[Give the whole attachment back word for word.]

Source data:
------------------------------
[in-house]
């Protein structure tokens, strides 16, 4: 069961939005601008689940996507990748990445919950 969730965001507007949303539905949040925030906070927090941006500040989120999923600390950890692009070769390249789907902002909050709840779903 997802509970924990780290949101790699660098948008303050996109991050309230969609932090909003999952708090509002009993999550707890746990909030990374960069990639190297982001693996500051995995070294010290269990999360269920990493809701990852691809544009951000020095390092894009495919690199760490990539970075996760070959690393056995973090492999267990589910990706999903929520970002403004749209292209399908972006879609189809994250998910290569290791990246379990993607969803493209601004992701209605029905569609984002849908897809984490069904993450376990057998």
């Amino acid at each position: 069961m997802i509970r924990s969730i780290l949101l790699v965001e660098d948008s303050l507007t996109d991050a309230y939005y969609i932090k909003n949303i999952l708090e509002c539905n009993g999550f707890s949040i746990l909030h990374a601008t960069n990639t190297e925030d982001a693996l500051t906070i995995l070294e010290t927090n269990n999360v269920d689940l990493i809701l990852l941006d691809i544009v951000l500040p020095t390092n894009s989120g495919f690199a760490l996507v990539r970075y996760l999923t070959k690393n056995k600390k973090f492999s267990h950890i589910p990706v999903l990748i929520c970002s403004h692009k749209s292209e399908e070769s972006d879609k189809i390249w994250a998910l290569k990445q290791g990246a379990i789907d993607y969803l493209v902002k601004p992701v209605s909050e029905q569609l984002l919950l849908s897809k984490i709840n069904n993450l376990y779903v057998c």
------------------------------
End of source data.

[in-house]
């Protein structure tokens, strides 16, 4: 069961939005601008689940996507990748990445919950 969730965001507007949303539905949040925030906070927090941006500040989120999923600390950890692009070769390249789907902002909050709840779903 997802509970924990780290949101790699660098948008303050996109991050309230969609932090909003999952708090509002009993999550707890746990909030990374960069990639190297982001693996500051995995070294010290269990999360269920990493809701990852691809544009951000020095390092894009495919690199760490990539970075996760070959690393056995973090492999267990589910990706999903929520970002403004749209292209399908972006879609189809994250998910290569290791990246379990993607969803493209601004992701209605029905569609984002849908897809984490069904993450376990057998």
């Amino acid at each position: 069961m997802i509970r924990s969730i780290l949101l790699v965001e660098d948008s303050l507007t996109d991050a309230y939005y969609i932090k909003n949303i999952l708090e509002c539905n009993g999550f707890s949040i746990l909030h990374a601008t960069n990639t190297e925030d982001a693996l500051t906070i995995l070294e010290t927090n269990n999360v269920d689940l990493i809701l990852l941006d691809i544009v951000l500040p020095t390092n894009s989120g495919f690199a760490l996507v990539r970075y996760l999923t070959k690393n056995k600390k973090f492999s267990h950890i589910p990706v999903l990748i929520c970002s403004h692009k749209s292209e399908e070769s972006d879609k189809i390249w994250a998910l290569k990445q290791g990246a379990i789907d993607y969803l493209v902002k601004p992701v209605s909050e029905q569609l984002l919950l849908s897809k984490i709840n069904n993450l376990y779903v057998c």